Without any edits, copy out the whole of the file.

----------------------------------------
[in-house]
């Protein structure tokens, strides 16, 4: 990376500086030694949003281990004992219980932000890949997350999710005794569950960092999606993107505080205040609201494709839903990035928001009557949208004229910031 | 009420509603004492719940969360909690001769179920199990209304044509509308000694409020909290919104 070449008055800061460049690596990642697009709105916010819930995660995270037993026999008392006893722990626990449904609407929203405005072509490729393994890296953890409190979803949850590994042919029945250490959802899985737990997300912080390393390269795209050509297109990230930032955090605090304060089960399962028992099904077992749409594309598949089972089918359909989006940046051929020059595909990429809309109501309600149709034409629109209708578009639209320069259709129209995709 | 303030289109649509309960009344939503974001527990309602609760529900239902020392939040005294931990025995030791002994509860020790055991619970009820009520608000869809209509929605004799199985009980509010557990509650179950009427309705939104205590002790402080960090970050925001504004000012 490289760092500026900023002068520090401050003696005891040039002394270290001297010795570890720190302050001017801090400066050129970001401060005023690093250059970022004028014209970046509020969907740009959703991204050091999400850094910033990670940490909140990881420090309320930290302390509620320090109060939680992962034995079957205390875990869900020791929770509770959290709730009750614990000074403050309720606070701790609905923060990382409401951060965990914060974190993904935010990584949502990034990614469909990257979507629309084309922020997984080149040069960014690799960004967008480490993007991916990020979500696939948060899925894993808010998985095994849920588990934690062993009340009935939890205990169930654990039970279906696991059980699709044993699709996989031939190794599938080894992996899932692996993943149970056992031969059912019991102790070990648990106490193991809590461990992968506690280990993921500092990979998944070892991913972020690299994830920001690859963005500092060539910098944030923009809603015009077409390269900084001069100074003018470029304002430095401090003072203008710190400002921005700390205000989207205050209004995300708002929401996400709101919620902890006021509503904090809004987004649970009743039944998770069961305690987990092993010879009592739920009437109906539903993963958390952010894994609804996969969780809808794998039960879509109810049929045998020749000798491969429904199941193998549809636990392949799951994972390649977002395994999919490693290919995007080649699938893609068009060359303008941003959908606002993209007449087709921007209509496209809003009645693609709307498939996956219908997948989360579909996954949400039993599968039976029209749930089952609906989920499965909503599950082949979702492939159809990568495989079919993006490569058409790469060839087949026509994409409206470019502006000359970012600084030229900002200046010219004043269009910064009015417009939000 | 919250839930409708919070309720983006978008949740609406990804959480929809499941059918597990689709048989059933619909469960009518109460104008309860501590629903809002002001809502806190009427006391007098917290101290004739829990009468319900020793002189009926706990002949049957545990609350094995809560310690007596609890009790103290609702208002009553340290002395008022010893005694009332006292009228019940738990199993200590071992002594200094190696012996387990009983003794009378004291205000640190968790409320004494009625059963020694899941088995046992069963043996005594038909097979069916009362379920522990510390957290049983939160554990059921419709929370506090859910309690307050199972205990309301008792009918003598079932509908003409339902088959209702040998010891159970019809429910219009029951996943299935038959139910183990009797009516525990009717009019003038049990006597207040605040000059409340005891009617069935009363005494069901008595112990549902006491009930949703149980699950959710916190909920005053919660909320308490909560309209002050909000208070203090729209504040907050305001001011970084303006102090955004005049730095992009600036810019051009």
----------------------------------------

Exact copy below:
[in-house]
């Protein structure tokens, strides 16, 4: 990376500086030694949003281990004992219980932000890949997350999710005794569950960092999606993107505080205040609201494709839903990035928001009557949208004229910031 | 009420509603004492719940969360909690001769179920199990209304044509509308000694409020909290919104 070449008055800061460049690596990642697009709105916010819930995660995270037993026999008392006893722990626990449904609407929203405005072509490729393994890296953890409190979803949850590994042919029945250490959802899985737990997300912080390393390269795209050509297109990230930032955090605090304060089960399962028992099904077992749409594309598949089972089918359909989006940046051929020059595909990429809309109501309600149709034409629109209708578009639209320069259709129209995709 | 303030289109649509309960009344939503974001527990309602609760529900239902020392939040005294931990025995030791002994509860020790055991619970009820009520608000869809209509929605004799199985009980509010557990509650179950009427309705939104205590002790402080960090970050925001504004000012 490289760092500026900023002068520090401050003696005891040039002394270290001297010795570890720190302050001017801090400066050129970001401060005023690093250059970022004028014209970046509020969907740009959703991204050091999400850094910033990670940490909140990881420090309320930290302390509620320090109060939680992962034995079957205390875990869900020791929770509770959290709730009750614990000074403050309720606070701790609905923060990382409401951060965990914060974190993904935010990584949502990034990614469909990257979507629309084309922020997984080149040069960014690799960004967008480490993007991916990020979500696939948060899925894993808010998985095994849920588990934690062993009340009935939890205990169930654990039970279906696991059980699709044993699709996989031939190794599938080894992996899932692996993943149970056992031969059912019991102790070990648990106490193991809590461990992968506690280990993921500092990979998944070892991913972020690299994830920001690859963005500092060539910098944030923009809603015009077409390269900084001069100074003018470029304002430095401090003072203008710190400002921005700390205000989207205050209004995300708002929401996400709101919620902890006021509503904090809004987004649970009743039944998770069961305690987990092993010879009592739920009437109906539903993963958390952010894994609804996969969780809808794998039960879509109810049929045998020749000798491969429904199941193998549809636990392949799951994972390649977002395994999919490693290919995007080649699938893609068009060359303008941003959908606002993209007449087709921007209509496209809003009645693609709307498939996956219908997948989360579909996954949400039993599968039976029209749930089952609906989920499965909503599950082949979702492939159809990568495989079919993006490569058409790469060839087949026509994409409206470019502006000359970012600084030229900002200046010219004043269009910064009015417009939000 | 919250839930409708919070309720983006978008949740609406990804959480929809499941059918597990689709048989059933619909469960009518109460104008309860501590629903809002002001809502806190009427006391007098917290101290004739829990009468319900020793002189009926706990002949049957545990609350094995809560310690007596609890009790103290609702208002009553340290002395008022010893005694009332006292009228019940738990199993200590071992002594200094190696012996387990009983003794009378004291205000640190968790409320004494009625059963020694899941088995046992069963043996005594038909097979069916009362379920522990510390957290049983939160554990059921419709929370506090859910309690307050199972205990309301008792009918003598079932509908003409339902088959209702040998010891159970019809429910219009029951996943299935038959139910183990009797009516525990009717009019003038049990006597207040605040000059409340005891009617069935009363005494069901008595112990549902006491009930949703149980699950959710916190909920005053919660909320308490909560309209002050909000208070203090729209504040907050305001001011970084303006102090955004005049730095992009600036810019051009």